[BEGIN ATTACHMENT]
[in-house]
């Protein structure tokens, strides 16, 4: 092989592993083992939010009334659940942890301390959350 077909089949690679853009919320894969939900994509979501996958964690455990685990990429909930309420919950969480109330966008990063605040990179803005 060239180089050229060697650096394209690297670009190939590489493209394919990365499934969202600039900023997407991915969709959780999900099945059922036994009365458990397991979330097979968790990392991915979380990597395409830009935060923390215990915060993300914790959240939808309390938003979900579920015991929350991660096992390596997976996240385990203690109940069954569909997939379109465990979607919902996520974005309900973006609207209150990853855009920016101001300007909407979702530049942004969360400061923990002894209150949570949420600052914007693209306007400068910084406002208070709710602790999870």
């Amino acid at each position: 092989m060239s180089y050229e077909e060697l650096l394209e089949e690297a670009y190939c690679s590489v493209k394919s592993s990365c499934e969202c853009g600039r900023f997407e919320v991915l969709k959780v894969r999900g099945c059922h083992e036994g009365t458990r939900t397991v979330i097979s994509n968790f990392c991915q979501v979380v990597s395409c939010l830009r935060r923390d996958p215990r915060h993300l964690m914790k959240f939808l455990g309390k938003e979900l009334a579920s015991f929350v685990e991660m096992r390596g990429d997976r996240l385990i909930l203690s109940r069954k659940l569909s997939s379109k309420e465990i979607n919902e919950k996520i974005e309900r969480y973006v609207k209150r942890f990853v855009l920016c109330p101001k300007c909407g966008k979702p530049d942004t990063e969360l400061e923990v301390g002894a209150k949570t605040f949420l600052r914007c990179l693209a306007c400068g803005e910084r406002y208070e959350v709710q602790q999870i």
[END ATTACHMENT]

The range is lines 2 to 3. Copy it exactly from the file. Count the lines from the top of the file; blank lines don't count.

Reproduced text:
């Protein structure tokens, strides 16, 4: 092989592993083992939010009334659940942890301390959350 077909089949690679853009919320894969939900994509979501996958964690455990685990990429909930309420919950969480109330966008990063605040990179803005 060239180089050229060697650096394209690297670009190939590489493209394919990365499934969202600039900023997407991915969709959780999900099945059922036994009365458990397991979330097979968790990392991915979380990597395409830009935060923390215990915060993300914790959240939808309390938003979900579920015991929350991660096992390596997976996240385990203690109940069954569909997939379109465990979607919902996520974005309900973006609207209150990853855009920016101001300007909407979702530049942004969360400061923990002894209150949570949420600052914007693209306007400068910084406002208070709710602790999870």
């Amino acid at each position: 092989m060239s180089y050229e077909e060697l650096l394209e089949e690297a670009y190939c690679s590489v493209k394919s592993s990365c499934e969202c853009g600039r900023f997407e919320v991915l969709k959780v894969r999900g099945c059922h083992e036994g009365t458990r939900t397991v979330i097979s994509n968790f990392c991915q979501v979380v990597s395409c939010l830009r935060r923390d996958p215990r915060h993300l964690m914790k959240f939808l455990g309390k938003e979900l009334a579920s015991f929350v685990e991660m096992r390596g990429d997976r996240l385990i909930l203690s109940r069954k659940l569909s997939s379109k309420e465990i979607n919902e919950k996520i974005e309900r969480y973006v609207k209150r942890f990853v855009l920016c109330p101001k300007c909407g966008k979702p530049d942004t990063e969360l400061e923990v301390g002894a209150k949570t605040f949420l600052r914007c990179l693209a306007c400068g803005e910084r406002y208070e959350v709710q602790q999870i």